• Richter, R. (1954). Fährte eines ‘Riesenkrebses’ im Rheinischen Schiefergebirge. Natur Und Volk, 84, 261–269.
  • Roca, E., Sans, M., & Koyi, H. (2006). Polyphase deformation of diapiric areas in models and in the eastern Prebetics (Spain). American Association of Petroleum Geologists Bulletin, 90, 115–136.
  • Rossi, C., Vilas, L., & Arias, C. (2015). The Messinian marine to nonmarine gypsums of Jumilla (Northern Betic Cordillera, SE Spain): Isotopic and Sr concentration constraints on the origin of parent brines. Sedimentary Geology, 328, 96–114. https://doi.org/10. 1016/j.sedgeo.2015.08.007
  • Rubinat, M., Roca, E., Escalas, M., Queralt, P., Ferrer, O., & Ledo, J. J. (2013). The infuence of basement structure on the evolution of the Bicorb-Quesa Diapir (eastern Betics Iberian Peninsula): Contractive thin-skinned deformation above a pre-existing extensional basement fault. International Journal of Earth Sciences, 102, 25–41. https://doi.org/10.1007/s00531-012-0789-9
  • Sarjeant, W. A. S. (1989). “Ten paleoichnological commandments”: A standardized procedure for the description of fossil vertebrate footprints. In D. D. Gillette & M. G. Lockley (Eds.), Dinosaur Tracks and Traces (pp. 369–370). Cambridge Univ.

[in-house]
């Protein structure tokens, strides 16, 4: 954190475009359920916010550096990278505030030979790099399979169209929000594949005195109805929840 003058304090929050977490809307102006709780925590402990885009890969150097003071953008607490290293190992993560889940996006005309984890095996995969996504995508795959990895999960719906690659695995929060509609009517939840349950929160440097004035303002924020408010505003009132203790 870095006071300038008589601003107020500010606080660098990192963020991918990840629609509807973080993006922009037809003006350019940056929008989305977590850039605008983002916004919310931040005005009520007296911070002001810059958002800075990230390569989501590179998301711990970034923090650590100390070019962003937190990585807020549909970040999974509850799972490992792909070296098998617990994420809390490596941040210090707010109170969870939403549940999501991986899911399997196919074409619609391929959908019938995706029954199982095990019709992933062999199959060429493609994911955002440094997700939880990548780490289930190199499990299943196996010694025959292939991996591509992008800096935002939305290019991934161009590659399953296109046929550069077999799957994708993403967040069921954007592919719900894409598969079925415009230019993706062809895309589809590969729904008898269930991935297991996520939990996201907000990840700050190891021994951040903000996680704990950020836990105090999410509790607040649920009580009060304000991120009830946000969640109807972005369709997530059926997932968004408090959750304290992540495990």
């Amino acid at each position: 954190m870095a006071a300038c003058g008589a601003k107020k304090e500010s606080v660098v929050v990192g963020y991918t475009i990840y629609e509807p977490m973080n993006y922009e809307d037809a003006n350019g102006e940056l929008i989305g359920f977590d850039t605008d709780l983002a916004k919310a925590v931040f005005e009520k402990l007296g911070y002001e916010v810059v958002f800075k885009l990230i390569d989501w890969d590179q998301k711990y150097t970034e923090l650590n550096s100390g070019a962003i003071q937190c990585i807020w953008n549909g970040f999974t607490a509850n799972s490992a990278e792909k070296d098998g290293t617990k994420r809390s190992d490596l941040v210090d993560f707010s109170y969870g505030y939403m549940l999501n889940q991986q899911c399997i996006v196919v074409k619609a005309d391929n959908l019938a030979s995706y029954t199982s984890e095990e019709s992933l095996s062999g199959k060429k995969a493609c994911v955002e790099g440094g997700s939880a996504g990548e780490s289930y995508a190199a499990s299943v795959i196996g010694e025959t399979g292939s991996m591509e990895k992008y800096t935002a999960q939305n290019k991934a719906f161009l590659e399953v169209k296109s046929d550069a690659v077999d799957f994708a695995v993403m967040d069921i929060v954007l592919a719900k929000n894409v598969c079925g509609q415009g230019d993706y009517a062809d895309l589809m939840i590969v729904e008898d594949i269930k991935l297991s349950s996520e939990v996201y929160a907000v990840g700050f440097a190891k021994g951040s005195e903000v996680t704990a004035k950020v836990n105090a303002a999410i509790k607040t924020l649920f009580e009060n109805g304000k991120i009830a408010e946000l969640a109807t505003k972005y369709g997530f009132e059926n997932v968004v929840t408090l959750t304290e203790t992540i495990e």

• Temminck, C. J. (1836). Coup-d'oeil sur la faune des Iles de la Sonde et de l'Empire du Japon. Discours préliminaire destiné a servir d'introduction a la Faune du Japon. pp. 30. https://doi.org/10. 5962/bhl.title.119899
  • Thulborn, R. A., & Wade, M. (1989). A footprint as a history of movement. In D. D. Gillette & M. G. Lockley (Eds.), En Dinosaurs Tracks and Traces (pp. 51–56). Cambridge Univ Press.
  • Van Dam, J. A. (2006). Geographic and temporal patterns in the late Neogene (12–3 Ma) aridifcation of Europe: The use of small mammals as paleoprecipitation proxies. Palaeogeography, Palaeoclimatology, Palaeoecology, 238, 190–218. https://doi.org/10. 1016/j.palaeo.2006.03.025
  • Walker, F. (1871). Catalogue of the Specimens of Dermaptera saltatoria in the Collection of the British Museum. Part V. Supplement to the Catalogue of Blattariae, British Museum (Natural History) London. British Museum (Natural History), London 40.
  • Wood, G. (1983). The Guinness Book of Animal Facts and Feats. Sterling Pub Co Inc; Subsequent edition (December 31, 1899).